I was raised as a creationist. I'd come home from school with a brain full of evolution and an enthusiasm for T-Rex and my mother saw it as her mission to put an end to it. To counter my indoctrination she'd say, "Dinosaurs and people were alive at the same time." The world, she explained, was created in six days. All the animals were there at once. "Why were there no dinosaurs anymore," I asked? Her answer: "They were too big to get on the boat." (Noah's ark.)
Back in 1971 when the hippie revolution's Pied Piper, Abbie Hoffman, authored "Steal This Book" he got the very outrage he sought. Thirty publishing houses rejected it and, when the book finally came out, more than a dozen newspapers refused to print ads to promote it.
Margaret Thatcher, who served as prime minister of Britain from 1979 to 1990, is most famous for teaming up with my father Ronald Reagan and Pope John Paul II to peacefully end the Cold War and bring about the collapse of the Soviet Union.
Back when I was still writing speeches and giving policy advice to naïve candidates foolish enough to listen to me, I once told a young, first-time congressional candidate who was depressed about all the negative attacks coming his way that you can tell a lot about a man by the enemies he attracts. Such was the case with Ronald Reagan and Margaret Thatcher.
Back in the winter, Republicans were perfectly happy to let the sequester happen. They hewed to their math-challenged belief that Washington could slash the budget deficit by taking an axe to entitlement programs, preserving or hiking defense spending, lowering tax rates, and foregoing any new revenue. And if the Obama administration refused to go that route, Republicans were fine to let the sequester kick in on March 1 - as mandated by the 2011 deal between the parties.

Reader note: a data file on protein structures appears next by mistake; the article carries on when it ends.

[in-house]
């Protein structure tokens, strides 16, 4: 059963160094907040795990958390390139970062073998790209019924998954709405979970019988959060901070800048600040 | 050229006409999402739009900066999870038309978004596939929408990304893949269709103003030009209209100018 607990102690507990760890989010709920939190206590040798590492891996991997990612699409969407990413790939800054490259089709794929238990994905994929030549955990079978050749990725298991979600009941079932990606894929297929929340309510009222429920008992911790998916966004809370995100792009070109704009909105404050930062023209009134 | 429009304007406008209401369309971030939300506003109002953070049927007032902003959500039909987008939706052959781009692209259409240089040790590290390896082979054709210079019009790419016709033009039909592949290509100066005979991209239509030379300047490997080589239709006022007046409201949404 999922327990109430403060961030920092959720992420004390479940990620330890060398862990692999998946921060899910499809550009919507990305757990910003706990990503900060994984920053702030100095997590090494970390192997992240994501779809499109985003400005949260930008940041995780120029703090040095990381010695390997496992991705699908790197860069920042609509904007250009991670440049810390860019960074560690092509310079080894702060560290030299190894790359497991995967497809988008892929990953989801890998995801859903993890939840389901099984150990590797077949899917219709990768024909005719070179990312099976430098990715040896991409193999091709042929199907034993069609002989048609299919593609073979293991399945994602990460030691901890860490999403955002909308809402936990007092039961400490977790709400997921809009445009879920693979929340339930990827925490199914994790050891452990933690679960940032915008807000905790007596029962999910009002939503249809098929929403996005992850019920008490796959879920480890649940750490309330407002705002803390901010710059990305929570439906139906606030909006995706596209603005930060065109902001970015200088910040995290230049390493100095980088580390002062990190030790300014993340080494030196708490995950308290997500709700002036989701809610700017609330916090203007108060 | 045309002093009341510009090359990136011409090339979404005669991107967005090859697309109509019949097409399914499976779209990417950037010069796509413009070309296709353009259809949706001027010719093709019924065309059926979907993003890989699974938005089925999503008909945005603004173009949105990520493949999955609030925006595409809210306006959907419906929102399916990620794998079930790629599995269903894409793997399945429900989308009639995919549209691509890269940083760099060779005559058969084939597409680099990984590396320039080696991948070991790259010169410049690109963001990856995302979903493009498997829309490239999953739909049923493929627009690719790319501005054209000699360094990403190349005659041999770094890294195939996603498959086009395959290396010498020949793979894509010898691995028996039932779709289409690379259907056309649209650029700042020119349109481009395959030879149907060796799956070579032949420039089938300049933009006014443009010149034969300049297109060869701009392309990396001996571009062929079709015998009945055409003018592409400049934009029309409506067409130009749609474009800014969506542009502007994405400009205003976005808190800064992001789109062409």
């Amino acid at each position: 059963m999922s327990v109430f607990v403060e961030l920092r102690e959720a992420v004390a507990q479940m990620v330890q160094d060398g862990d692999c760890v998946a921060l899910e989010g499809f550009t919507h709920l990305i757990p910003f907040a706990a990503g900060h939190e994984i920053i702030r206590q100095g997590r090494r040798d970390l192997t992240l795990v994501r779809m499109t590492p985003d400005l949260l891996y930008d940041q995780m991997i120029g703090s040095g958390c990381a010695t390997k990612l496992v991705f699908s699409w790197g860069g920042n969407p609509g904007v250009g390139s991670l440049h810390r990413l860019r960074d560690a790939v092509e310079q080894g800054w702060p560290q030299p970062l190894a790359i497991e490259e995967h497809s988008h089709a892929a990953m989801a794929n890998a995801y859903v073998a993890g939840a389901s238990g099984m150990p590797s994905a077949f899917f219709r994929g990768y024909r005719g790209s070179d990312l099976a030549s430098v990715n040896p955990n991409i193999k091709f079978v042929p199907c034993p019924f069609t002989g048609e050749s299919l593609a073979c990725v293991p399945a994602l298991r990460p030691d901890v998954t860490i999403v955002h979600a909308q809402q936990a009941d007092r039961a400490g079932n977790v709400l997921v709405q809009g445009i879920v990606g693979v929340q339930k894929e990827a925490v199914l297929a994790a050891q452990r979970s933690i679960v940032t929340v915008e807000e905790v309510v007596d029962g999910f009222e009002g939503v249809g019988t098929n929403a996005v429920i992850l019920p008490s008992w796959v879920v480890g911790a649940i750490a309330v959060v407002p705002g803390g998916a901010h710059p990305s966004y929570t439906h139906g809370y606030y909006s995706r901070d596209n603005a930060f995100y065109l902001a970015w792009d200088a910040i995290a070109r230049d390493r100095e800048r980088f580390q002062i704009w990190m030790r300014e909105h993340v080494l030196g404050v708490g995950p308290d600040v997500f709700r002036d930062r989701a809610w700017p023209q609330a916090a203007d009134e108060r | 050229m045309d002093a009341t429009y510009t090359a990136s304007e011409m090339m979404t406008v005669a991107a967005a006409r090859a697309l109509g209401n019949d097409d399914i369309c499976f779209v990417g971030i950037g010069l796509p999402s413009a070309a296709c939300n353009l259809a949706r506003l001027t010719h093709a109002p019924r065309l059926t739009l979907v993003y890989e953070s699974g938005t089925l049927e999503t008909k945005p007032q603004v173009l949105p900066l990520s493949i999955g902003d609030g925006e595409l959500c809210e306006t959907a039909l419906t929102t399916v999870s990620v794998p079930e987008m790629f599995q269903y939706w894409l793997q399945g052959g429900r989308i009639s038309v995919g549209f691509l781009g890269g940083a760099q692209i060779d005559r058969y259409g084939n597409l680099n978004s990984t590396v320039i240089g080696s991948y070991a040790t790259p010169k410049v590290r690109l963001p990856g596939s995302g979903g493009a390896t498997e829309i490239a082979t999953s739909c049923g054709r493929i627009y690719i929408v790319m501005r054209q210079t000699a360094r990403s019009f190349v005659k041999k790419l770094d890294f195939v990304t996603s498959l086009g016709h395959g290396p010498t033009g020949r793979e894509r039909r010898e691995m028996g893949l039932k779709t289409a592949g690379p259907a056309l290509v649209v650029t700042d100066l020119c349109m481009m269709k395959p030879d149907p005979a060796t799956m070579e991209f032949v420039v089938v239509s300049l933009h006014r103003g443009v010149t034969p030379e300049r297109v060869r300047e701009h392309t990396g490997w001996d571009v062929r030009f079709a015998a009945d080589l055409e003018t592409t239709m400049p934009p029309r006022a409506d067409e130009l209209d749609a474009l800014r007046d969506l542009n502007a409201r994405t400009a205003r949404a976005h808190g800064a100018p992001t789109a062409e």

Since incumbent Republicans are in favor of gay marriage, it's clear-gays are out. Recently Senator Rob Portman (R-Ohio) and Senator Mark Kirk (R-Illinois) have endorsed marriage equality. LGBTs are no longer that group Republicans can win elections by promising to keep them away from us. The GOP swore to protect marriage and on their watch the altar was altered anyway. Now the party of Lincoln is gay-friendly, or at least not as successfully gay-hostile.
Forget the robin. Ignore the tulips. Do not let the Easter Bunny, hummingbirds or awakening bears hoodwink you. The first baseball thrown in anger is the true harbinger of spring and calendar alarm for the lazy discard of the heavy encumbrances of winter. Ditch the parka and pull out the windbreaker. Stash the boots and burn the long underwear. Trust me. Burn the long underwear.
Traditionally it's the Hollywood celebrities with a cause who seem way out there, and the pundits discussing their verbal excesses who seem more thoughtful. Not so in the rage fest between Canadian-born star Jim Carrey and talk-show-model-born Fox News.
I had never really thought about such books existing, but the May 8 "Newsweek" reports that Amish romance novels are big business, accounting for as much as half of the inspirational fiction market and involving dozens of new titles each month.
The baseball season is in full swing with the game's beloved sounds filling the air: the crack of the bat, roar of the crowd, clicking of knitting needles, and groans when an error is made, requiring several rows of yarn to be ripped out.
This week the Sixth Circuit Court of Appeals ruled that the NSA's metadata collection program was not authorized in U.S. law. The PATRIOT Act, under which the program began, was too vague, the court found. But the truth is the Act was intended to be vague so that the government could interpret it in the broadest possible way.